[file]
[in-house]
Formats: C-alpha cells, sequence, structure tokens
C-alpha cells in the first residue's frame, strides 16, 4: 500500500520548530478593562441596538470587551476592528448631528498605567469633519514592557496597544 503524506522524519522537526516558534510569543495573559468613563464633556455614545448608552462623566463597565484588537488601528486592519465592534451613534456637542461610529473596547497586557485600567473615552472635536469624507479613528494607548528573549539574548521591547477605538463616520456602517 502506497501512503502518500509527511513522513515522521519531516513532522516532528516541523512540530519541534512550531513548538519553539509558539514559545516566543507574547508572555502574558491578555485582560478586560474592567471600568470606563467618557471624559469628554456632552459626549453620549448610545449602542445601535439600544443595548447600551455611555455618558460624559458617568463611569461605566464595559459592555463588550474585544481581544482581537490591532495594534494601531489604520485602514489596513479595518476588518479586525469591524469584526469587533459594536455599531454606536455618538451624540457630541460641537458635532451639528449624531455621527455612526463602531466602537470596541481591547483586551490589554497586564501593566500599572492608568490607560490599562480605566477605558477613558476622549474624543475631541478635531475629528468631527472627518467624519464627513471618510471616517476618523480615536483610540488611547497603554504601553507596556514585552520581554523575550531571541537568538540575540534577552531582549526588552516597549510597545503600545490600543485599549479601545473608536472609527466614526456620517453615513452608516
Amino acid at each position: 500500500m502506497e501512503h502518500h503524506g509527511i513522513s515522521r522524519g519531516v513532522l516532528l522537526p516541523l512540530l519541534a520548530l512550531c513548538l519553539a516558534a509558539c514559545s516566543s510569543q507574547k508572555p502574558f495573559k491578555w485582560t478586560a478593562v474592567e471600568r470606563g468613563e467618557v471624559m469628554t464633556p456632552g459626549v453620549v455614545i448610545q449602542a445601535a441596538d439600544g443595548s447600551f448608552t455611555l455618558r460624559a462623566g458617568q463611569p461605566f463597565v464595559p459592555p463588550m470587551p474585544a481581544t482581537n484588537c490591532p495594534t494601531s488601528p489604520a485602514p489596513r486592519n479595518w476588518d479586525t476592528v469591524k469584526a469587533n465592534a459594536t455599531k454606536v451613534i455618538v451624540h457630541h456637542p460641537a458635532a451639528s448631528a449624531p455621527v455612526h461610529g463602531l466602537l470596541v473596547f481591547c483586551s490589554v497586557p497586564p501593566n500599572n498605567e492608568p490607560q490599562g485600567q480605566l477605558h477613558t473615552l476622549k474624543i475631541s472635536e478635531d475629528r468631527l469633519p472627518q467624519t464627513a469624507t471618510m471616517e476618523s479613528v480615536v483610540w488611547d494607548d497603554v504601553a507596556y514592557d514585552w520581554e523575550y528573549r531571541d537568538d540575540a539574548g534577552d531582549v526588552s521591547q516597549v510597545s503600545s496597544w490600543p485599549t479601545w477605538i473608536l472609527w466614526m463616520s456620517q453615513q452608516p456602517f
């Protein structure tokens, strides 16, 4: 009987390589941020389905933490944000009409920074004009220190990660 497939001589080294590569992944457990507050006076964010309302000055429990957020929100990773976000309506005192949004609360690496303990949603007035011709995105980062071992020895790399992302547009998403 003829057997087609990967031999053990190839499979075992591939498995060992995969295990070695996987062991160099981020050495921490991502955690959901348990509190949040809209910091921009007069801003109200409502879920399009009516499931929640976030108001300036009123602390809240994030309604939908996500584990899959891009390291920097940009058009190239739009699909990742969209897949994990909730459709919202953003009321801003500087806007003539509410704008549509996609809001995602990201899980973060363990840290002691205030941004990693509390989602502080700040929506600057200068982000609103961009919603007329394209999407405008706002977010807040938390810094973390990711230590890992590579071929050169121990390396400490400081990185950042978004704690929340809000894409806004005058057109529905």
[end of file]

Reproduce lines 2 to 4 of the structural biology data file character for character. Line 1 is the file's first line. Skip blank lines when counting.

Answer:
Formats: C-alpha cells, sequence, structure tokens
C-alpha cells in the first residue's frame, strides 16, 4: 500500500520548530478593562441596538470587551476592528448631528498605567469633519514592557496597544 503524506522524519522537526516558534510569543495573559468613563464633556455614545448608552462623566463597565484588537488601528486592519465592534451613534456637542461610529473596547497586557485600567473615552472635536469624507479613528494607548528573549539574548521591547477605538463616520456602517 502506497501512503502518500509527511513522513515522521519531516513532522516532528516541523512540530519541534512550531513548538519553539509558539514559545516566543507574547508572555502574558491578555485582560478586560474592567471600568470606563467618557471624559469628554456632552459626549453620549448610545449602542445601535439600544443595548447600551455611555455618558460624559458617568463611569461605566464595559459592555463588550474585544481581544482581537490591532495594534494601531489604520485602514489596513479595518476588518479586525469591524469584526469587533459594536455599531454606536455618538451624540457630541460641537458635532451639528449624531455621527455612526463602531466602537470596541481591547483586551490589554497586564501593566500599572492608568490607560490599562480605566477605558477613558476622549474624543475631541478635531475629528468631527472627518467624519464627513471618510471616517476618523480615536483610540488611547497603554504601553507596556514585552520581554523575550531571541537568538540575540534577552531582549526588552516597549510597545503600545490600543485599549479601545473608536472609527466614526456620517453615513452608516
Amino acid at each position: 500500500m502506497e501512503h502518500h503524506g509527511i513522513s515522521r522524519g519531516v513532522l516532528l522537526p516541523l512540530l519541534a520548530l512550531c513548538l519553539a516558534a509558539c514559545s516566543s510569543q507574547k508572555p502574558f495573559k491578555w485582560t478586560a478593562v474592567e471600568r470606563g468613563e467618557v471624559m469628554t464633556p456632552g459626549v453620549v455614545i448610545q449602542a445601535a441596538d439600544g443595548s447600551f448608552t455611555l455618558r460624559a462623566g458617568q463611569p461605566f463597565v464595559p459592555p463588550m470587551p474585544a481581544t482581537n484588537c490591532p495594534t494601531s488601528p489604520a485602514p489596513r486592519n479595518w476588518d479586525t476592528v469591524k469584526a469587533n465592534a459594536t455599531k454606536v451613534i455618538v451624540h457630541h456637542p460641537a458635532a451639528s448631528a449624531p455621527v455612526h461610529g463602531l466602537l470596541v473596547f481591547c483586551s490589554v497586557p497586564p501593566n500599572n498605567e492608568p490607560q490599562g485600567q480605566l477605558h477613558t473615552l476622549k474624543i475631541s472635536e478635531d475629528r468631527l469633519p472627518q467624519t464627513a469624507t471618510m471616517e476618523s479613528v480615536v483610540w488611547d494607548d497603554v504601553a507596556y514592557d514585552w520581554e523575550y528573549r531571541d537568538d540575540a539574548g534577552d531582549v526588552s521591547q516597549v510597545s503600545s496597544w490600543p485599549t479601545w477605538i473608536l472609527w466614526m463616520s456620517q453615513q452608516p456602517f